I finished Bewilderment at the end of October. There is much to like here, the retelling of Flowers for Algernon, the invented planets shared by the father and son at bedtime, the barely concealed references to real public personalities, all worked into a compelling and moving narrative. What I enjoyed most about this book though was the character of the mother, powerfully present in her absence. Her personality sometimes felt like one of the imaginary planets described by the narrator, pieced together from memories and the perceptions of others, particularly her son, the way one might ascertain the composition of a distant celestial object through the scattering of light.
I started reading Powers back in the early 1990s with The Gold Bug Variations on a transatlantic flight to England. Since then, I’ve read him periodically and long the way I bought most of his novels faithfully on publication. Reading Bewilderment made me want to go back and fill the gaps.
I’ve been away from Amnesiac’s Library for quite some time now. It was a very busy summer and fall, but now that the weather is cooling down it is the perfect time to jump back in and tell you about the books I’ve been enjoying.
But first, I want to show you the cover of my new novel Tailor of Echoes. The book will be published by PS Publications in December 2021. In addition to the cover art, I also created 10 illustrations for the interior. The book is now available for preorder on the PS Publication’s site.
Tailor of Echoes is available in a hardcover edition and a signed and numbered edition of 100!
The ancient City of Steps is transforming. Alleys and staircases appear where none previously existed. A tree is discovered at the bottom of a canal. In his search for the cause, a young, visionary architect, Adrian Peak, falls afoul of a secret society known as the Curators. The Curators task Adrian with finding a lost document called the Oneiric Chart in their vast sealed library. The chart is the key that opens a door to a shadow city in another, eerily familiar world. Lannikin Flower, the Curator’s shadowy servant, has deeply personal interest in Adrian’s failure.
The last drops of the thundershower had hardly ceased falling when the Pedestrian stuffed his map into his pocket, settled his pack more comfortably on his tired shoulders, and stepped out from the shelter of a large chestnut tree into the middle of the road.
Out of the Silent Planet, C.S. Lewis
On a certain day in June, 19—, a young man was making his way on foot northward from the great City to a town or place called Edgewood, that he had been told of but never visited. His name was Smoky Barnable, and he was going to Edgewood to get married; the fact that he walked and didn’t ride was one of the conditions placed on his coming there at all.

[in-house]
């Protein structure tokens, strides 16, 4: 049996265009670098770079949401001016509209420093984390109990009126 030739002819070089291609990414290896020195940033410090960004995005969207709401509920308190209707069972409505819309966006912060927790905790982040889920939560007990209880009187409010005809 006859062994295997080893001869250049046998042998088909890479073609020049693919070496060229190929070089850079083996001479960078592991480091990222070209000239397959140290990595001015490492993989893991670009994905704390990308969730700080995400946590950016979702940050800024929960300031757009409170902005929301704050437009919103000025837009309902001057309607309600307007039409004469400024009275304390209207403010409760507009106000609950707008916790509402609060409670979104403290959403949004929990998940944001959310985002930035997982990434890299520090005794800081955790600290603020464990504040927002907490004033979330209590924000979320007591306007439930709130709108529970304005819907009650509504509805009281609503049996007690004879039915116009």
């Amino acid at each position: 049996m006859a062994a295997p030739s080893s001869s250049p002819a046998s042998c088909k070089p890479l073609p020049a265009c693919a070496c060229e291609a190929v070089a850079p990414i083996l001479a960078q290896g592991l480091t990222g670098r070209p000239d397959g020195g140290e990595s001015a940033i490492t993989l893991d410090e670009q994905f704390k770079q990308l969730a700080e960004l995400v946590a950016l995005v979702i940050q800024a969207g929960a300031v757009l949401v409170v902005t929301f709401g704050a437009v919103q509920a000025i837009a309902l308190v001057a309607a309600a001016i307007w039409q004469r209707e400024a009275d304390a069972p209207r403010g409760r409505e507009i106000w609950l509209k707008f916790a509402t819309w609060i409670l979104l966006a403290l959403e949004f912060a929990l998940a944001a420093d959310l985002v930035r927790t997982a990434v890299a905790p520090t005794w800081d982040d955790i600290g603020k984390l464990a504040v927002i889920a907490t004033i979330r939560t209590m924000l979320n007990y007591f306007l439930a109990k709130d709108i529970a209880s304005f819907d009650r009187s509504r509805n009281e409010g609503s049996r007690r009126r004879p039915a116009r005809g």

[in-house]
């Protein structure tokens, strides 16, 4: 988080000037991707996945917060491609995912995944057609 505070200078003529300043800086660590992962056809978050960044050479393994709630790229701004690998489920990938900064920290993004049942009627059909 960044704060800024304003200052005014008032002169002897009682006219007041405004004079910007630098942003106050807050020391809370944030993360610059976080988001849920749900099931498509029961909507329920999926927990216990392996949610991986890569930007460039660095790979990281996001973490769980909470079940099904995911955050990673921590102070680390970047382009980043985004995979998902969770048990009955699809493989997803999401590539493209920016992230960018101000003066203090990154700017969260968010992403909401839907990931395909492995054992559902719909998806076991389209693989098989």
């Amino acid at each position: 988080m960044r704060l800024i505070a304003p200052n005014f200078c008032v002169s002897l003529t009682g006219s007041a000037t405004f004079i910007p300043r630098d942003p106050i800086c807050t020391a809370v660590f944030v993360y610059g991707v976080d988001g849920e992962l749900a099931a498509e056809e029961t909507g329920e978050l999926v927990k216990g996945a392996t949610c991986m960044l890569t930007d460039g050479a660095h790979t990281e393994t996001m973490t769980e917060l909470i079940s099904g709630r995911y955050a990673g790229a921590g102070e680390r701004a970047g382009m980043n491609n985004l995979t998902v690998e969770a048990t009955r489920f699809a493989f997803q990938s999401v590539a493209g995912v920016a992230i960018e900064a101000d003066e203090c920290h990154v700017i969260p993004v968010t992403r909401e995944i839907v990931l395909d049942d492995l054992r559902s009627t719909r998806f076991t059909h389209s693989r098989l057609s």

Little, Big, John Crowley
I began this post to comment on my love of the Bard Books/ Avon imprint. These books, once ubiquitous, are now are seen most frequently in used book shops. Charles Williams made me think of C. S. Lewis, of course, and the opening paragraph of Out of the Silent Planet made me think of the opening of Little, Big, and this is how works of literature speak together through us. It’s also why I will never thin out my library. There is no greater joy than following a trail of breadcrumbs through your collection of books.
For fun, here is a piece of art I did back in 2003, inspired by John Crowley’s Little, Big.
I have a terrible vice—book hoarding. I buy books, and then due to over burdened bookshelves in my living space, store them in the dreaded plastic bin (okay dozen plastic bins) in my basement.
Occasionally, I’ll go down there, brave the spiders, sow bugs and spent Christmas decorations to search for something that occurred to me. Usually, I have no luck finding what I’m looking for and come up with several things I wasn’t. Such is the case with The League of Extraordinary Gentlemen graphic novel.
What is extraordinary is that I haven’t read it yet. It is, as they say, up my alley. The art is amazing, the period is dear to my heart and it looks a hell of a lot less intimidating the Moore’s Jerusalem, which also mocks me from the murky depths of a Home Depot storage bin.
I finished re-reading Dune recently. When I first read it the first time, I was a teenager. Setting out now, I realized that most of what I thought I remembered came not from the book but the film directed by David Lynch—no monstrous Guild Navigator in a Baroque fishtank, or festering Baron Harkonnen here. Some great scenes in this one, and the story moves at a good pace, if a bit abruptly in places. I love this retro cover designed and illustrated by Jim Tierney.
But now, when I tried to see the whole affair from the point of view of the self interest of each of the parties involved, the anomaly came to me suddenly.
The Quincunx, Charles Palliser
I spent most of the Christmas break reading The Quincunx, which somehow I’d managed to put off since it was recommended to me sometime in the 1980s. At 781 pages, it it the longest novel I’ve read in a while. It also weighs a ton. I think it left a permanent groove in my chest. It’s dense, immersive and in places harrowing. For this image, I paired it with Philip Davies’ Lost London, 1870-1945, which is filled with beautiful archival images of London. Both books are highly recommended.
I write down what I observe in my notebooks. I do this for two reasons. The first is that Writing inculcates habits of precision and carefulness. The second is to preserve whatever knowledge I possess for you, the Sixteenth Person.